Makhani allegedly illegally transferred ownership of the West 131st Street property in Harlem through the use of fraudulent deeds, shell companies, and strawmen, and by abusing court processes. Prior to Makhani’s fraudulent take over, the last true deed recorded on this property was in the name of an elderly owner who died soon after the deed was recorded in 1975. Allegedly, a beneficiary of the estate looked after the building until his death in 2010. Soon after, a tenant of the building was approached by Makhani, who later returned and told the tenant he had purchased the brownstone. Makhani, through the guise of offering the tenant a job, fraudulently obtained the tenant’s signature in order to misrepresent the tenant as the owner. The tenant, who had not purchased the property and was never the owner of the brownstone, later learned that his signature was forged on a fraudulent deed that had been filed with the City Register’s Office, transferring the brownstone to Makhani’s company, One 35 West Corporation. The Real Property Transfer Report filed along with the fraudulent deed created by Makhani falsely listed the sale price of the brownstone as $10. When the tenant questioned the validity of the deed in a housing court case, Makhani filed a new forged deed showing that the purported heirs of the last recorded owner from 1975 had transferred the property to Makhani’s One 35 West Corporation. In 2013, the transfer tax documents filed with this deed contained a fake social security number listed for a man who was one of the purported heirs and the seller of the brownstone to Makhani. That social security number, however, belonged to a woman born in 1902. In 2015, Makhani’s One 35 West Corporation and Makhani were fined over $1 million for their failure to install a roof, upgrade the electrical wiring system, and implement an extermination plan for the rodents and cockroaches in the Harlem brownstone. In early 2015, Makhani eventually abandoned the property after the New York City Department of Housing Preservation & Development issued a $1 million judgment. The property was later transferred to a not-for-profit after a tax foreclosure action. Today, the value of the property is estimated at $1.9 million.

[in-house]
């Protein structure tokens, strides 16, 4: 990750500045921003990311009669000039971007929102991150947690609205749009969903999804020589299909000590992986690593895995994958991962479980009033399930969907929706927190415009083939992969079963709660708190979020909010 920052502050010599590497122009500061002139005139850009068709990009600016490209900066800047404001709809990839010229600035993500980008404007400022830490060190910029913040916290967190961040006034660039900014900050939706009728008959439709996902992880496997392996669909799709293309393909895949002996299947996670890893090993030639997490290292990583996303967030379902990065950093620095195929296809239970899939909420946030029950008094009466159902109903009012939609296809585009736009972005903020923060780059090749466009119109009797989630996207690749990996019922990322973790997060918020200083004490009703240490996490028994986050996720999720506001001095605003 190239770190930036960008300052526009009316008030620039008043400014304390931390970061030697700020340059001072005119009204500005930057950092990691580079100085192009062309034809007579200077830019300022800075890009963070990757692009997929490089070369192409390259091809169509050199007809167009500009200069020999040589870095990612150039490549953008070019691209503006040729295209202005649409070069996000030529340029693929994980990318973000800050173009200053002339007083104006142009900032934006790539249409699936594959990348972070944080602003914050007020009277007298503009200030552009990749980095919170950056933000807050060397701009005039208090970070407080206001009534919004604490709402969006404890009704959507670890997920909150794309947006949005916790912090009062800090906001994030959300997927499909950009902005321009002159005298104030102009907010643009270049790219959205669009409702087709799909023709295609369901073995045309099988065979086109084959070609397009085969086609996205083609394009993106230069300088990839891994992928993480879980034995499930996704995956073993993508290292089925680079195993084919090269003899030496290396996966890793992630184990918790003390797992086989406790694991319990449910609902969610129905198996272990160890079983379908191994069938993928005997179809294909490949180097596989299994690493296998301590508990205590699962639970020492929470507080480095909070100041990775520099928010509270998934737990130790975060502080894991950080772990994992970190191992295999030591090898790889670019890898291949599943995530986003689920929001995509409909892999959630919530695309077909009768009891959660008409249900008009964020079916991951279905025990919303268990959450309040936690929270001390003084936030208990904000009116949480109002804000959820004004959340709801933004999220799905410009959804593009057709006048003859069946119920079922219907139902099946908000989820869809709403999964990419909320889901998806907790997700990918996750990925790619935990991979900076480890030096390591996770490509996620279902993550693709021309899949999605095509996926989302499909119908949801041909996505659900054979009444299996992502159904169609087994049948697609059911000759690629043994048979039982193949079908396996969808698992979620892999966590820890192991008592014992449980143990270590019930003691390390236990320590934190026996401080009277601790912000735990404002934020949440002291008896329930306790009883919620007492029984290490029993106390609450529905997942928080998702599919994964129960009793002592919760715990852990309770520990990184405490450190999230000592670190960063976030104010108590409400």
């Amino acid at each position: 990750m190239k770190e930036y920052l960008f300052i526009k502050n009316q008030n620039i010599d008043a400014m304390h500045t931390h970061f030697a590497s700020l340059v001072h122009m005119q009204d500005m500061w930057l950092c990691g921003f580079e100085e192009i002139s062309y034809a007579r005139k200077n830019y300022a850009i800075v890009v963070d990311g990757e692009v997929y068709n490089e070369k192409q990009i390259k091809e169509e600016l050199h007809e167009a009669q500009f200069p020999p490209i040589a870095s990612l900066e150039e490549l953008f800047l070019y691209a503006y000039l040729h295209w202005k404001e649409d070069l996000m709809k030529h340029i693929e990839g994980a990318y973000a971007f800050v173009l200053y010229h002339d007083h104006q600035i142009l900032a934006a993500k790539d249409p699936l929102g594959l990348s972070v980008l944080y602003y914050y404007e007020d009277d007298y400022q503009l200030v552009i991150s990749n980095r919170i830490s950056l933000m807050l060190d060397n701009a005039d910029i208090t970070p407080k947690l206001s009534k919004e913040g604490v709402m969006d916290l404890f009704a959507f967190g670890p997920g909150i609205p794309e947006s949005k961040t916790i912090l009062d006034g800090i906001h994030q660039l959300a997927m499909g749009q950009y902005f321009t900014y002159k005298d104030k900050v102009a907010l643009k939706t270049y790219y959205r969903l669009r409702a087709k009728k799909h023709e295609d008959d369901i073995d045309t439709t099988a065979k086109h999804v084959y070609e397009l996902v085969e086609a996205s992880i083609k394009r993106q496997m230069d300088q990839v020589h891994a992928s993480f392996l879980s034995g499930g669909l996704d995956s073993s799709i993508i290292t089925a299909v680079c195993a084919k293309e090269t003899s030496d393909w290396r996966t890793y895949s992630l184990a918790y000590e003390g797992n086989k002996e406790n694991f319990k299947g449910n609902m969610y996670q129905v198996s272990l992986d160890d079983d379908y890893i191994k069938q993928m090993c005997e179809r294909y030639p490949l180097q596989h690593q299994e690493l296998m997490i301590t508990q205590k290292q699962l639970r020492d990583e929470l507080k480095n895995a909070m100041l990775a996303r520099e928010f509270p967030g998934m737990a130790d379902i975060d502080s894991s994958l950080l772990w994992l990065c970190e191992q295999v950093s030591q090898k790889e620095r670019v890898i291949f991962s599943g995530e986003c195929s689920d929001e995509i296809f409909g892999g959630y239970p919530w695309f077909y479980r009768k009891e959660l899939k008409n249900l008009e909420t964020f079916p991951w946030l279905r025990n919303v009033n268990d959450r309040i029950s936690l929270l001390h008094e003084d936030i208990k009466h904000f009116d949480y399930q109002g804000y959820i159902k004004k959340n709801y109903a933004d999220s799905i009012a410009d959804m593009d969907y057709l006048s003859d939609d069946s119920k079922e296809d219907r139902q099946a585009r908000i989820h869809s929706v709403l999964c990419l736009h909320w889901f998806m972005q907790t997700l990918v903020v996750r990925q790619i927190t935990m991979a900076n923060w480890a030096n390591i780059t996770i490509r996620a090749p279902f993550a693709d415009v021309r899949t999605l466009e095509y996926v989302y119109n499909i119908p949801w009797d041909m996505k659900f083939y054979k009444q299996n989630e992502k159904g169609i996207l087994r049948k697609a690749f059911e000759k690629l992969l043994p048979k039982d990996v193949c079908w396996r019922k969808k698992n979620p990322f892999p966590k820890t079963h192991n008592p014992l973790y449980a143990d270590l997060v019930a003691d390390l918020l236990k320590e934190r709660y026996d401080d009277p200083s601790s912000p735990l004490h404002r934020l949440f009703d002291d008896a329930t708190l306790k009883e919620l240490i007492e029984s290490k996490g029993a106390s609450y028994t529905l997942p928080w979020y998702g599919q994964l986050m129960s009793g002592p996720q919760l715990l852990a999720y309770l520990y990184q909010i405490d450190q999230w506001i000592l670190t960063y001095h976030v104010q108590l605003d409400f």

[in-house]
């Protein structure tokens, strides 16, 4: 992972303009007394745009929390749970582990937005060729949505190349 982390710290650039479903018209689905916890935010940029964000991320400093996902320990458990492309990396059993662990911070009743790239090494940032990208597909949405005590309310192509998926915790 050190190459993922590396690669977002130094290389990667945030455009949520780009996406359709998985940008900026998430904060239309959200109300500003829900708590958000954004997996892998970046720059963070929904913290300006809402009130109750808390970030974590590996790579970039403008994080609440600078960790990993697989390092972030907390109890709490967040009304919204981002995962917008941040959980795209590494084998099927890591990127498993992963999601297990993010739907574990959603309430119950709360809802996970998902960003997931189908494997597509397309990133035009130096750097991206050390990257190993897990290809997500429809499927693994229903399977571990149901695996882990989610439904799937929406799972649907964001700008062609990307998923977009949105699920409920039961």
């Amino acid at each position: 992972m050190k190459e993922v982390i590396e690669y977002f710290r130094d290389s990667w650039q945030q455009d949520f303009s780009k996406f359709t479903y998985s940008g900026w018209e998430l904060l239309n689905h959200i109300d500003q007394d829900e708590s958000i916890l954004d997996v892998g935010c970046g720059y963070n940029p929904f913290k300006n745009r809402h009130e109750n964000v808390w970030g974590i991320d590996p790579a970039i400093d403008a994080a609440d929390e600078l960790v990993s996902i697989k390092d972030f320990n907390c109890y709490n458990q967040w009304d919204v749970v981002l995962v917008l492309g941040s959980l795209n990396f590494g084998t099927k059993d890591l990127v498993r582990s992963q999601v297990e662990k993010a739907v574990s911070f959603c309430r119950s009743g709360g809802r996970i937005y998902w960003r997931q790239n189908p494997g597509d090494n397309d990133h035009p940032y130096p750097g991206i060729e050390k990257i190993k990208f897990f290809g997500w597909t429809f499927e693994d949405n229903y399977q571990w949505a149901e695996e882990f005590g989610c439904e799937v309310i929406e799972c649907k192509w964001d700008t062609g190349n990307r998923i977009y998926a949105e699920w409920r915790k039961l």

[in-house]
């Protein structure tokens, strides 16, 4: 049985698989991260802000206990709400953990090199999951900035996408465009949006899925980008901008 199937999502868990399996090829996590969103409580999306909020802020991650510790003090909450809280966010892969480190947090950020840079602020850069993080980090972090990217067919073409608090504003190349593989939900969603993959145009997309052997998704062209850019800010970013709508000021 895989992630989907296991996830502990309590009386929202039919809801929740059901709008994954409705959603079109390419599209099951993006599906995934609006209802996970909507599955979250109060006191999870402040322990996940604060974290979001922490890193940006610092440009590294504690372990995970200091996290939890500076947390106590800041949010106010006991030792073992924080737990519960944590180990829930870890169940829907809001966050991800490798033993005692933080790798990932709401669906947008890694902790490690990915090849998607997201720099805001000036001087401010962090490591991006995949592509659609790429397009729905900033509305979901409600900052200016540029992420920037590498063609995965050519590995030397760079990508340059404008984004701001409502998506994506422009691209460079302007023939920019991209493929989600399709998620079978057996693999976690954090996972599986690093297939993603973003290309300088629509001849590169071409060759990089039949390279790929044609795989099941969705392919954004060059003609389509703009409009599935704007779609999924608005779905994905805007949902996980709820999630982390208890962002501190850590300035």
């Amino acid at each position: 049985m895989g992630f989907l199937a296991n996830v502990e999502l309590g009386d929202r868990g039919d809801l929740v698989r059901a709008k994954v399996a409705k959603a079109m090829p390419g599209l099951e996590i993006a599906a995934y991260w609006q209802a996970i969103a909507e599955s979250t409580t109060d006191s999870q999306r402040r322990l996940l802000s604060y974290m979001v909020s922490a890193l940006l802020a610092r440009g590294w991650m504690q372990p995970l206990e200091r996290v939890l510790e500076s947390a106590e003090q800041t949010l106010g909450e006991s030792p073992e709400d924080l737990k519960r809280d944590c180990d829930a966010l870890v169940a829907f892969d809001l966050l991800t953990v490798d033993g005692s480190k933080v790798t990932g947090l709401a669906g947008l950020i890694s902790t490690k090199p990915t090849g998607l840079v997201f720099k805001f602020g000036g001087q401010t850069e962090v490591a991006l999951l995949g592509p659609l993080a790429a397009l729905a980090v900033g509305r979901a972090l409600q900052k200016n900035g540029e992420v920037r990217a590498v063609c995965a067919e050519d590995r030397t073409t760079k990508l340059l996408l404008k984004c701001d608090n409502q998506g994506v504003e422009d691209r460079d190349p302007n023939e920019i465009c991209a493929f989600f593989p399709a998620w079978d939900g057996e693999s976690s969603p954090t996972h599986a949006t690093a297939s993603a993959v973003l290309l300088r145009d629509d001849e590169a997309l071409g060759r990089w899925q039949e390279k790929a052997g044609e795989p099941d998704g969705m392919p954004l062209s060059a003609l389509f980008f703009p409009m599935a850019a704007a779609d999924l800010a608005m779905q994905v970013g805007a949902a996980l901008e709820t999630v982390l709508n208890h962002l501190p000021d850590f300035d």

Makhani was yesterday charged with one count of Criminal Possession of Stolen Property in the first degree with respect to the brownstone located at 107 West 118th Street; one count of Criminal Possession of Stolen Property in the second degree with respect to the brownstone located at 135 West 131st Street; one count of Residential Mortgage Fraud in the First Degree and one count of Residential Mortgage Fraud in the Second Degree, both with respect to the two residential mortgage loans he obtained for the West 118th Street brownstone; two counts of Falsifying Business Records submitted to a New York bank; and one count of Scheme to Defraud in the First Degree between August 7, 2012 and June 28, 2021 for engaging in a scheme constituting a systematic and ongoing course of conduct to obtain property from more than one person by false or fraudulent pretenses.